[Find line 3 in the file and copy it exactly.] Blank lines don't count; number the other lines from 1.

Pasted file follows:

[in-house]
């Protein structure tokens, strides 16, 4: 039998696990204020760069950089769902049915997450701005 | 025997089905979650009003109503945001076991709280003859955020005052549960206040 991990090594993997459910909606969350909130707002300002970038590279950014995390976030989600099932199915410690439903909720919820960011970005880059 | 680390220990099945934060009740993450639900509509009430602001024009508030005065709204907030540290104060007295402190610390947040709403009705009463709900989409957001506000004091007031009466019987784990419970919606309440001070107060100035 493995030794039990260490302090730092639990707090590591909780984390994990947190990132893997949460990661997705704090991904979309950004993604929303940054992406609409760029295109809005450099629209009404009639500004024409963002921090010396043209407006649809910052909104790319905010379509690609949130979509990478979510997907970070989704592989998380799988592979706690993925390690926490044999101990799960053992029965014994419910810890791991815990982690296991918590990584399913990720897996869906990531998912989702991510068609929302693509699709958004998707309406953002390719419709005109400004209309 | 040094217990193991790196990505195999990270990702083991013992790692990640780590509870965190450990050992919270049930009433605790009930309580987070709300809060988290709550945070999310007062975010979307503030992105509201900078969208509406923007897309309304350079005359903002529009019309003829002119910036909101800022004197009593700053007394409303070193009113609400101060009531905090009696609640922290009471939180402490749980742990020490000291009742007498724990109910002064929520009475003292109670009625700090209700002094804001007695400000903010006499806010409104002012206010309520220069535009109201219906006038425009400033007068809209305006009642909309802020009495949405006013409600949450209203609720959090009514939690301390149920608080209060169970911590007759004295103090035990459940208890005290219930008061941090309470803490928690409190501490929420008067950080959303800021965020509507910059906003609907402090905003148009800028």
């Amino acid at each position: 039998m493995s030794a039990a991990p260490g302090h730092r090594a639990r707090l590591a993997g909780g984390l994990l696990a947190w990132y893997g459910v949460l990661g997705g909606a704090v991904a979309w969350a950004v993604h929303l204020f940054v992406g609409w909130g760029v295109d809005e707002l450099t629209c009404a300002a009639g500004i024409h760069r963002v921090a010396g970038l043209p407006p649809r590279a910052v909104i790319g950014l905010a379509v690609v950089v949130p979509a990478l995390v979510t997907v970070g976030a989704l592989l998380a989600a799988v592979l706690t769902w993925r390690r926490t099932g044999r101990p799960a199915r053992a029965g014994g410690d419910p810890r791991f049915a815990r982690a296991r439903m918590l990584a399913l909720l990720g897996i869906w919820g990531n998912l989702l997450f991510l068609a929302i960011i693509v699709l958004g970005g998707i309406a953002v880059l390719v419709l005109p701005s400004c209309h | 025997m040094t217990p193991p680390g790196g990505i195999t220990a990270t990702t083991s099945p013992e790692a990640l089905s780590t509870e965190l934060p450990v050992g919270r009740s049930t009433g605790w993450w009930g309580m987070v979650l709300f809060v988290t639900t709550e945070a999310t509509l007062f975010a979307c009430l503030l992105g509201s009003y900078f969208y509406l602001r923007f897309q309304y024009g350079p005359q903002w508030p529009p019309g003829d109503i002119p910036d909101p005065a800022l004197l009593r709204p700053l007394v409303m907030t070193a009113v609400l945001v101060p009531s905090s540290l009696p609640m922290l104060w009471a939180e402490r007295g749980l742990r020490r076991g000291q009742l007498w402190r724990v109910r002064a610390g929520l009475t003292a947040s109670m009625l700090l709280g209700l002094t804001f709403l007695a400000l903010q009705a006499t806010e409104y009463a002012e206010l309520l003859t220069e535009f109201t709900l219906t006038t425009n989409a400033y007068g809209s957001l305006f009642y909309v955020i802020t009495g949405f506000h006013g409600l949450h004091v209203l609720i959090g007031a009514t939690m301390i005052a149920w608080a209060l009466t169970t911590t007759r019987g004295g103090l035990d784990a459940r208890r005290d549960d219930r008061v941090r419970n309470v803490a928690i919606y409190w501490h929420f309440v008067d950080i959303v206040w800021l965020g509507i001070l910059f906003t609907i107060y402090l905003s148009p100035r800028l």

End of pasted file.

């Amino acid at each position: 039998m493995s030794a039990a991990p260490g302090h730092r090594a639990r707090l590591a993997g909780g984390l994990l696990a947190w990132y893997g459910v949460l990661g997705g909606a704090v991904a979309w969350a950004v993604h929303l204020f940054v992406g609409w909130g760029v295109d809005e707002l450099t629209c009404a300002a009639g500004i024409h760069r963002v921090a010396g970038l043209p407006p649809r590279a910052v909104i790319g950014l905010a379509v690609v950089v949130p979509a990478l995390v979510t997907v970070g976030a989704l592989l998380a989600a799988v592979l706690t769902w993925r390690r926490t099932g044999r101990p799960a199915r053992a029965g014994g410690d419910p810890r791991f049915a815990r982690a296991r439903m918590l990584a399913l909720l990720g897996i869906w919820g990531n998912l989702l997450f991510l068609a929302i960011i693509v699709l958004g970005g998707i309406a953002v880059l390719v419709l005109p701005s400004c209309h | 025997m040094t217990p193991p680390g790196g990505i195999t220990a990270t990702t083991s099945p013992e790692a990640l089905s780590t509870e965190l934060p450990v050992g919270r009740s049930t009433g605790w993450w009930g309580m987070v979650l709300f809060v988290t639900t709550e945070a999310t509509l007062f975010a979307c009430l503030l992105g509201s009003y900078f969208y509406l602001r923007f897309q309304y024009g350079p005359q903002w508030p529009p019309g003829d109503i002119p910036d909101p005065a800022l004197l009593r709204p700053l007394v409303m907030t070193a009113v609400l945001v101060p009531s905090s540290l009696p609640m922290l104060w009471a939180e402490r007295g749980l742990r020490r076991g000291q009742l007498w402190r724990v109910r002064a610390g929520l009475t003292a947040s109670m009625l700090l709280g209700l002094t804001f709403l007695a400000l903010q009705a006499t806010e409104y009463a002012e206010l309520l003859t220069e535009f109201t709900l219906t006038t425009n989409a400033y007068g809209s957001l305006f009642y909309v955020i802020t009495g949405f506000h006013g409600l949450h004091v209203l609720i959090g007031a009514t939690m301390i005052a149920w608080a209060l009466t169970t911590t007759r019987g004295g103090l035990d784990a459940r208890r005290d549960d219930r008061v941090r419970n309470v803490a928690i919606y409190w501490h929420f309440v008067d950080i959303v206040w800021l965020g509507i001070l910059f906003t609907i107060y402090l905003s148009p100035r800028l």